A case for cjson

21.07.2011 20:53

These days JSON is a quite popular data serialization format. Although it comes from Javascript it is well supported in a lot of languages. CPython for instance shipped a JSON encoder and decoder in its standard library since version 2.5.

Zemanta is using JSON extensively in its backend. For instance it's the format of choice for storing denormalized views in MySQL or key-value stores, for various logs and for passing parameters through various RPC mechanisms. We are storing a significant quantity of data in JSON - our largest production table containing compressed JSON-encoded structures is approaching 500 GB.

Naturally at those scales encode and decode performance starts to matter. In Python code we have been mostly using python-cjson. In hindsight mostly because of its higher performance over proverbially slow JSON implementations in Python's standard library.

While moderately popular (current Debian stable distribution lists 16 packages that depend on it) python-cjson has its share of problems. The official distribution hasn't been updated since 2007. In fact, most distributions ship a patched version that fixes a buffer overflow vulnerability in its encode function. I've also recently discovered that encoding strings that contain non-BMP Unicode characters results in non-standard JSON that will break some parsers (most notably Java's Jackson). However my patch to fix this error was just as unsuccessful in getting applied to the official distribution as were patches by the Ubuntu security team.

How much is cjson actually in front of the standard library implementation in terms of performance? Is it enough to justify dealing with the issues above? To find out I took 55 MB worth of JSON from one of Zemanta's databases and did some benchmarking.

The test data consisted of 10000 separate documents. Each of them encodes a top-level dictionary, mostly with strings for values and an occasional list or second-level dictionary thrown in. I used time utility to measure CPU time consumed by the interpreter running a simple loop that decoded files one by one:

for path in glob.glob("data/*")[:10000]:
	f = open(path)
	data = f.read()
	struct = json.loads(data)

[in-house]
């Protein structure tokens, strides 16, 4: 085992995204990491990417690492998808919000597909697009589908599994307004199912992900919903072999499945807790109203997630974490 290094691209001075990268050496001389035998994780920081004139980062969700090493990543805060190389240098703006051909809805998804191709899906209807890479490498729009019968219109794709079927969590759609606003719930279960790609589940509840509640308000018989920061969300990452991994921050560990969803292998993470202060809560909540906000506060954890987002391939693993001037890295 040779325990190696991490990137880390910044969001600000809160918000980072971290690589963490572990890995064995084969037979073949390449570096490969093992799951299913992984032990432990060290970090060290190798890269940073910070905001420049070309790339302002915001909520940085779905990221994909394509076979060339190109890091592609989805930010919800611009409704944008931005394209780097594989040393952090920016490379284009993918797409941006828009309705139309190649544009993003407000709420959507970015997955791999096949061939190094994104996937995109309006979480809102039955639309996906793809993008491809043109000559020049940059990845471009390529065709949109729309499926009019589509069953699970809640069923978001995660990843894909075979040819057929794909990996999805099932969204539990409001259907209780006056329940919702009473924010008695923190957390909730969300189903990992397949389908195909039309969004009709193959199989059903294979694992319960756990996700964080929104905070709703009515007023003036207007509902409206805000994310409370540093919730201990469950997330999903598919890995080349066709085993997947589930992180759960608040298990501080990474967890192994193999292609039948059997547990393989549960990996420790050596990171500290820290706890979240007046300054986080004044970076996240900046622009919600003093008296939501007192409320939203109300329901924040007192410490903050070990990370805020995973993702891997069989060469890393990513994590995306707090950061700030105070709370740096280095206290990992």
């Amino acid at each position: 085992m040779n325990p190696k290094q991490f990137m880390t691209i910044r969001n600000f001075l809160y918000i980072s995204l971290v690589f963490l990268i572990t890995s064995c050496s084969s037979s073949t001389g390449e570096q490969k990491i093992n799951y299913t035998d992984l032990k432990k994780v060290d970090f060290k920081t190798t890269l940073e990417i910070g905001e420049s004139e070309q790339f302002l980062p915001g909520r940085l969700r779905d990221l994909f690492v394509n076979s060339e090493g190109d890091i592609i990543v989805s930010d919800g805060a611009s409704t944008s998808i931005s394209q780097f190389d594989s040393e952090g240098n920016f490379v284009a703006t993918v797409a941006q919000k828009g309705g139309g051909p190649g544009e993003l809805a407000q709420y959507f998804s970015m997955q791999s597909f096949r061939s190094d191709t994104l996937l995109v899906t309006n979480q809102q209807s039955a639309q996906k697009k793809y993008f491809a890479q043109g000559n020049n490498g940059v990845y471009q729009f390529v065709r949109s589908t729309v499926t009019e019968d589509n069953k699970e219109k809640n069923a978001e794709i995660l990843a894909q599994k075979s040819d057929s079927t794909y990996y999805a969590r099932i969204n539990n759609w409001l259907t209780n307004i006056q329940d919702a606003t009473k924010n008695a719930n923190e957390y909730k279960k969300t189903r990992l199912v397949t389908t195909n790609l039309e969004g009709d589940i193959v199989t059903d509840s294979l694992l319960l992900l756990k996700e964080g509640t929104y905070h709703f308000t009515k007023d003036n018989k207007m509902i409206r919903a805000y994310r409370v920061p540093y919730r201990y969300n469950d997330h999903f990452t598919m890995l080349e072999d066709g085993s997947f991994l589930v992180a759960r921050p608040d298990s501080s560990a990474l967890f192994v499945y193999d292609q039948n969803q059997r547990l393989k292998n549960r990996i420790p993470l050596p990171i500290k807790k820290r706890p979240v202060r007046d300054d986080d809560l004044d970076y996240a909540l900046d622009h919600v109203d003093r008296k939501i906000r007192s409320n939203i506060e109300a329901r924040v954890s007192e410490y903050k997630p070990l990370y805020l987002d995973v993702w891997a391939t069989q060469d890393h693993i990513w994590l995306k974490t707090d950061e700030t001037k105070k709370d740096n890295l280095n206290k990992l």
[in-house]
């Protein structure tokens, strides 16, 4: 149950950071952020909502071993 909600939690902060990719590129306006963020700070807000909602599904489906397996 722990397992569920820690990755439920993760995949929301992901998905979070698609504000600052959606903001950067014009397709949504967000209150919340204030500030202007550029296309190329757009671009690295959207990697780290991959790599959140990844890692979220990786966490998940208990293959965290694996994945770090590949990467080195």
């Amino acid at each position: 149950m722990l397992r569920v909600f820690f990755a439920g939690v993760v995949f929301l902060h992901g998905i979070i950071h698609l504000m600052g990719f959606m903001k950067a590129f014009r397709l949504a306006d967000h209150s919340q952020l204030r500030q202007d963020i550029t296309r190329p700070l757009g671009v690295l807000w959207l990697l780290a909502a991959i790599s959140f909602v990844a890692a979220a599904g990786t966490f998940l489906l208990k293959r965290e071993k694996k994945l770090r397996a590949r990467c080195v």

I read the file to a string first because cjson doesn't support decoding from a file and because that is the typical use in Zemanta. Explicit close() is there to keep PyPy from using up all the file handles.

I tested several pairs of interpreters and JSON libraries, as is evident from the chart below. For each pair I did 5 runs of the script with the json.loads() line (adopted as necessary for different module and function names, tbenchmark) and 5 runs without it (toverhead). The final result was calculated as:

t = \min_j t_{benchmark_j} - \min_i t_{overhead_i}

This was done to calculate the fastest observed run and to ignore the file load overhead.

The test machine was an Intel Core2 Duo at 2.20 GHz running Debian Squeeze amd64 with stock Python 2.5, 2.6 and 3.1 packages and a Python 2.7 package installed from the Wheezy repository. PyPy was installed from a binary build (pypy-c-jit-43780-b590cf6de419-linux64).

Performance of different Python JSON parsers

As you can see, some of the results are quite surprising. From standard library implementations, the ancient simplejson from Python 2.5 leads. Python 2.6 had a staggering regression in terms of performance. This I found so surprising that I ran the test on other machines, with similar results. This thread suggests that this is due to some optimizations being left out in 2.6 release. The performance problem seems to have been fixed in later Python versions.

Ratio of CPU time consumed in cjson to stock Python 2.7 is around 1 to 1.6. I would say that is just on the edge of being negligible and I will probably not use cjson for new projects. However for code that is still migrating from Python 2.5 to newer versions, cjson has a valuable advantage of being consistently well-performing.

PyPy obviously still needs to do some catching-up in the field of JSON parsing.

Another curiosity was hiding in the overhead timings (that is, how long it took the interpreter to just read 55 MB from 10000 files into strings without decoding). All runs were pretty consistent at 300 ms (the dataset was small enough to fit into cache after the first read), except for Python 3.1 which at 870 ms took almost three time as much. But finding the cause of that can wait for another blog post.

Posted by Tomaž | Categories: Code


Great post. If i can remember correctly Python 3.1 had some serious issues with IO performance, which was fixed in 3.2

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